“Consequences”. It was the title that defined the theme of the episode and arc as a whole and left us absolutely terrified, as we sat not truly knowing just how devastating those consequences might be. The first minute or so gives a sobering tally of the situation at hand, a situation one could sum up in a single word: fucked. Once again, a beautifully written and executed moment of tension between Siris and Felix gives the audience a pounding heart: these men, wherever they may end up in the future, have reasons for fighting. The idea of a family -a wife and children- is a gun pressed against the heart of the audience, a reminder that even Mercs can have souls and lives. Once again, the calm nature of Locus prevails and the natures of the men we have come to know, love, then love-to-hate begins to show more prominently.
As the action sequence we been waiting for (for two episodes and over five and a half minutes!) begins, a feeling not usually associated with the characters of Locus and Felix sets in: encouragement. Suddenly, in a wonderfully horrid moment, the audience wants these characters to succeed. We want them to win, to turn the enemy into red mist, to succeed. And that is truly incredible storytelling, and a story that couldn’t have been told by anyone else. Surprisingly tender interactions; epic strategy; and fantastic explosions come together to form an action scene that tops any other put out by Rooster Teeth Animation. The audience is given an extra moment of suspense when Lozano decided to bring a bat to a gun fight, giving everyone a heart attack as we assume we are seeing the last of a father, a fighter, and a leader. Breathing a sigh of relief as Lozano becomes full of more holes than Swiss cheese, Siris puts into words a fact that has, in many ways, has been a driving factor from the very start:
“You shouldn’t have brought family into it.”
Family. Friends. Partners. From the days of Blood Gulch, it has been about families protecting one another. From The Director, to Church, and Texas; Epsilon and Carolina; the Reds and those dirty Blues. Every fight, every conflict, has been truly kick started by the endangerment of people who (in some pretty funny and/or weird ways) were considered family. And in this world, in this big crazy universe, you do not go after family. From Blood Gulch to Chorus, these beloved characters have shown us that there is nothing that can save you from people protecting what they care about. As foils, Felix and Locus have served to express a lack of that priority. On Chorus they served themselves, moral compasses be damned with money (and for Felix, sadistic satisfaction) the goal. In the best of reversals, the Merc arc has given us the knowledge that there was in fact a time where Felix and Locus weren’t just associates – they were partners. Even two men as abhorred and cursed as the Locus and Felix of Chorus were not born as we knew them: they were made. And this was a tiny moment where we got to see their lives before they were made, and show us a part of their souls.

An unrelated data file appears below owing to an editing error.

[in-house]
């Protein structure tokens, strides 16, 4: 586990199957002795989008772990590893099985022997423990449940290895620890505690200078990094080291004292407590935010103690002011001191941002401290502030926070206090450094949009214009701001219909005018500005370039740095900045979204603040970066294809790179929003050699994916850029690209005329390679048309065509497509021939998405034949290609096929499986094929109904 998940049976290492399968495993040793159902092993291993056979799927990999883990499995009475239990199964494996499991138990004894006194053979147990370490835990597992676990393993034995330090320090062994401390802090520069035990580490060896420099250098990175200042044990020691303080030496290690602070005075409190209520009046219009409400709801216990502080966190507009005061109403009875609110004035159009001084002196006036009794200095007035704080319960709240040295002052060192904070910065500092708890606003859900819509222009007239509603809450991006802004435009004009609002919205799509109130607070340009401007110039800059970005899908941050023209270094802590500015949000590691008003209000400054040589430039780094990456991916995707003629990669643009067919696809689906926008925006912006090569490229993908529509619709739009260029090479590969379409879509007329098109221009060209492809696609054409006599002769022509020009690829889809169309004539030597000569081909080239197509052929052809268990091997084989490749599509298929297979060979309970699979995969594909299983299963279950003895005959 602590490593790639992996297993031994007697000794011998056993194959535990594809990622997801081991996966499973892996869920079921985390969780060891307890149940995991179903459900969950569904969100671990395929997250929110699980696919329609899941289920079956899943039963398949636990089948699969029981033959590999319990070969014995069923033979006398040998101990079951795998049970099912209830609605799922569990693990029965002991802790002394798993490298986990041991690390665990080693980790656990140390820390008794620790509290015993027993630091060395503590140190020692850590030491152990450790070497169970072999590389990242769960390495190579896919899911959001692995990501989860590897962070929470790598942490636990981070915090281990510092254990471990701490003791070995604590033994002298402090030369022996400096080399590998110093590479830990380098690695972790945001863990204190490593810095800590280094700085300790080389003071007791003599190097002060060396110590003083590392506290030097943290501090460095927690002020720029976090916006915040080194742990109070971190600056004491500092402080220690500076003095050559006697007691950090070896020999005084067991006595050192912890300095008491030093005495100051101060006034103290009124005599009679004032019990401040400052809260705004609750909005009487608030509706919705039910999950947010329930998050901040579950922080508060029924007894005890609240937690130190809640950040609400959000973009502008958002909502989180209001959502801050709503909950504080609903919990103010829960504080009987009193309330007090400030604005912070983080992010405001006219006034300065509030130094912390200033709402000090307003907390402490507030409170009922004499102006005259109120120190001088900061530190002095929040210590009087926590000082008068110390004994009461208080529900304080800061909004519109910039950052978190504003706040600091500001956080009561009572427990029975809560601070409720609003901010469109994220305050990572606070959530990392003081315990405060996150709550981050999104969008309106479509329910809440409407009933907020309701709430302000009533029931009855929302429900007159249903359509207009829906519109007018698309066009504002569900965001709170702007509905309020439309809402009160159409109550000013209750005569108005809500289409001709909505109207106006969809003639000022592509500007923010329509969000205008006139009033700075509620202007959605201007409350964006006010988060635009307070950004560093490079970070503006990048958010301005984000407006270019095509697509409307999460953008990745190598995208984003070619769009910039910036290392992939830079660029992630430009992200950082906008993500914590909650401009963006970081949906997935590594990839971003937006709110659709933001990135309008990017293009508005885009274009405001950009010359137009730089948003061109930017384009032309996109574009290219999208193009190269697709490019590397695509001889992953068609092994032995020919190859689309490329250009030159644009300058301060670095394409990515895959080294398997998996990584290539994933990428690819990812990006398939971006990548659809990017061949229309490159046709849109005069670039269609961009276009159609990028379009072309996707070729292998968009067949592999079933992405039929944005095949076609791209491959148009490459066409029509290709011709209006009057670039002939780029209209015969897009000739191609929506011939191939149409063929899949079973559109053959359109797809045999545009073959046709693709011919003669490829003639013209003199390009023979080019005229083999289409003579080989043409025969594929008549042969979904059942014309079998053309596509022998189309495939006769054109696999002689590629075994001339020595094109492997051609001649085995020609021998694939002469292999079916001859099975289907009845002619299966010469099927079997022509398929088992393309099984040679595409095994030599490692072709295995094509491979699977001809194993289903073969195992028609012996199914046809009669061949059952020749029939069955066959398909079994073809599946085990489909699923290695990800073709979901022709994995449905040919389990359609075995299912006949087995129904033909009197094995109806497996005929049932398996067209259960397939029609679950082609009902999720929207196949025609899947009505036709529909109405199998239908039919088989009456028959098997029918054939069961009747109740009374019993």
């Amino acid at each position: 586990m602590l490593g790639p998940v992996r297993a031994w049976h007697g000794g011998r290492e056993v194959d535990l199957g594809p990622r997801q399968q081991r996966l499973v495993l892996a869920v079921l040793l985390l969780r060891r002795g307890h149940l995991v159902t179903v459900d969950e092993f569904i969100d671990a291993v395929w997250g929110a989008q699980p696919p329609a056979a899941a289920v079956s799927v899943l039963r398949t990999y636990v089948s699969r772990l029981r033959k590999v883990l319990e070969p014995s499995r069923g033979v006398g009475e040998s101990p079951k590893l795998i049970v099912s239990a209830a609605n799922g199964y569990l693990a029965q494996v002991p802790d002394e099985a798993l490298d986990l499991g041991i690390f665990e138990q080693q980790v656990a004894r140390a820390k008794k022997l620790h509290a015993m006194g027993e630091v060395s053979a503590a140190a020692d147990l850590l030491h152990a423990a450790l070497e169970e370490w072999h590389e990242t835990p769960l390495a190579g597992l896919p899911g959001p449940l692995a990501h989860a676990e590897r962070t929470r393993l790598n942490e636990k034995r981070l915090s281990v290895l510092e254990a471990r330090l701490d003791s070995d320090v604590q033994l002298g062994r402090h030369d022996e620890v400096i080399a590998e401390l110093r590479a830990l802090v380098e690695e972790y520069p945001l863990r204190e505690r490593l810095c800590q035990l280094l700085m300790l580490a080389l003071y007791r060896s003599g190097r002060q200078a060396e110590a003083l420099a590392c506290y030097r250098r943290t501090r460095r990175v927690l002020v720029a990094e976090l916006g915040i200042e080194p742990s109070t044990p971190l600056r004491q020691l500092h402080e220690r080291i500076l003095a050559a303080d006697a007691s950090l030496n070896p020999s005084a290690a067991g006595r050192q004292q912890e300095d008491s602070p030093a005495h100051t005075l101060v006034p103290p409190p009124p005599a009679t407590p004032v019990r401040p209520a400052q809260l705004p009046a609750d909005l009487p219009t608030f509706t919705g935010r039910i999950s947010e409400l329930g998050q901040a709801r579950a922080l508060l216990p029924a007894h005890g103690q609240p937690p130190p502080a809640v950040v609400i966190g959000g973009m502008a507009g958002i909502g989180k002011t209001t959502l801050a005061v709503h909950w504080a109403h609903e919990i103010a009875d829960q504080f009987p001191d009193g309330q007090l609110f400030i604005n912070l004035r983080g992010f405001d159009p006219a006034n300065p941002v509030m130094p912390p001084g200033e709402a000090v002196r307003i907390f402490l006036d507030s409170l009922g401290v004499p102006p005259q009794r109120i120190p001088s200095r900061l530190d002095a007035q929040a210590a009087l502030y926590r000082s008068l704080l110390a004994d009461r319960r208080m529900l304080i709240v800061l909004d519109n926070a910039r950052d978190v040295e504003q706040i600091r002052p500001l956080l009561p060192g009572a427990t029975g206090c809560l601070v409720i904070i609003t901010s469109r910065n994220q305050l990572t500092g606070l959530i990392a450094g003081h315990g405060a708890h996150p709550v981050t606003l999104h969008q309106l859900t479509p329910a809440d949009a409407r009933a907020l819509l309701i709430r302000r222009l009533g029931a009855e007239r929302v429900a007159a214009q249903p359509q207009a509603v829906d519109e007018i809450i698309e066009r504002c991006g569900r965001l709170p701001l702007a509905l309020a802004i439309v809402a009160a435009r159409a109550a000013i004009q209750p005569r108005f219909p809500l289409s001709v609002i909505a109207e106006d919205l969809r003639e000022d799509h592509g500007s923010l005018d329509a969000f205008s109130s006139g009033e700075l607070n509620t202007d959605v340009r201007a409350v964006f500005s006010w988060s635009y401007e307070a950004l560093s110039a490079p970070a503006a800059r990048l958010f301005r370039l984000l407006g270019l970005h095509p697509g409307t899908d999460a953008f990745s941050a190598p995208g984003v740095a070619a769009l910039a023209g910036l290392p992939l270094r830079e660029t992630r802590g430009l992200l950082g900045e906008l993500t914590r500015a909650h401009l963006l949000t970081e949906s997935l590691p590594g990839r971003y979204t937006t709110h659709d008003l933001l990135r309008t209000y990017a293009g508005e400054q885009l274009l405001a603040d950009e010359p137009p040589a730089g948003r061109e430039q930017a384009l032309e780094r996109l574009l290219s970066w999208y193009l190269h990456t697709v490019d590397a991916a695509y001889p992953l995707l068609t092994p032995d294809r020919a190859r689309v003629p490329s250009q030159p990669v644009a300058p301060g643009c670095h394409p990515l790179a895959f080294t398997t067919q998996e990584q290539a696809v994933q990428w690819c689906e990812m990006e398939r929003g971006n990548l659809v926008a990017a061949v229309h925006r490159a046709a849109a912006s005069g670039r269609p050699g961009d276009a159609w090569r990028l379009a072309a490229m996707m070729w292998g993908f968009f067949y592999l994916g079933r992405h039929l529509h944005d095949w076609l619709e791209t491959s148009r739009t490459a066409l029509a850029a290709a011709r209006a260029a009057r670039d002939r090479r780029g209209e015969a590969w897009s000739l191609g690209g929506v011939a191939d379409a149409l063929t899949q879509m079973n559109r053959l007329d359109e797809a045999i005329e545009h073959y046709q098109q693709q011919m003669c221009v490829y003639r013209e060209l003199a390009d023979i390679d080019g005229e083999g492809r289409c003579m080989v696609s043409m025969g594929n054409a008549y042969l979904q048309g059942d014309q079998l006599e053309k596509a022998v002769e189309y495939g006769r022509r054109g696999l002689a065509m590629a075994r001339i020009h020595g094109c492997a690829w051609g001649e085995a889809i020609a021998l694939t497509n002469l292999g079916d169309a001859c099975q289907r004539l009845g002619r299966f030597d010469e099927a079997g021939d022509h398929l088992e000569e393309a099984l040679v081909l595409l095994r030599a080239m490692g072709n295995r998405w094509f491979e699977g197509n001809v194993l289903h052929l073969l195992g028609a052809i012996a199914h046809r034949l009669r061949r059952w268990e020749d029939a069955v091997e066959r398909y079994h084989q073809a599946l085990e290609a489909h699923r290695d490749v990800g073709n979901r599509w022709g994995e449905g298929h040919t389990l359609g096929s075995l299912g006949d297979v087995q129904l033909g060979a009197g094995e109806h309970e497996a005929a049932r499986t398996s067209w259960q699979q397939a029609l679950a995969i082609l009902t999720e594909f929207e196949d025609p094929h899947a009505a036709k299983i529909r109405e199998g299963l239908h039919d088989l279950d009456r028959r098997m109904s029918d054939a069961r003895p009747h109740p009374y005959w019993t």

So much hard work, blood sweat and tears (and if this tweet from Cesar is to believed, other things too https://twitter.com/KaiserGeiser/status/7547302492...) are clear in this trilogy and in this season as a whole. There are far too many of you to thank individually. From writing to concept art and storyboards, from the entire animation pipeline from layout to compositing, the insanely talented MoCap team and of course the music, there is no facet of this project that did not shine brighter than a polished bullet. As an audience, you have provided us with faces to names, layers of personality, and another wonderful display of the sentiment that binds the entire Rooster Teeth community: we are a family, and we will always protect one another. Thank you for so many years of passion and creativity, for all your work and your moments of struggle and celebration. When I joined this family, there was a question I used to ask myself and contemplate often:
“Do you ever wonder why we’re here?”
I don’t ask it anymore. I know the answer. It’s embodied in each and every member of this community and of the company that inspires it, and I don’t need to ask because I will always know why.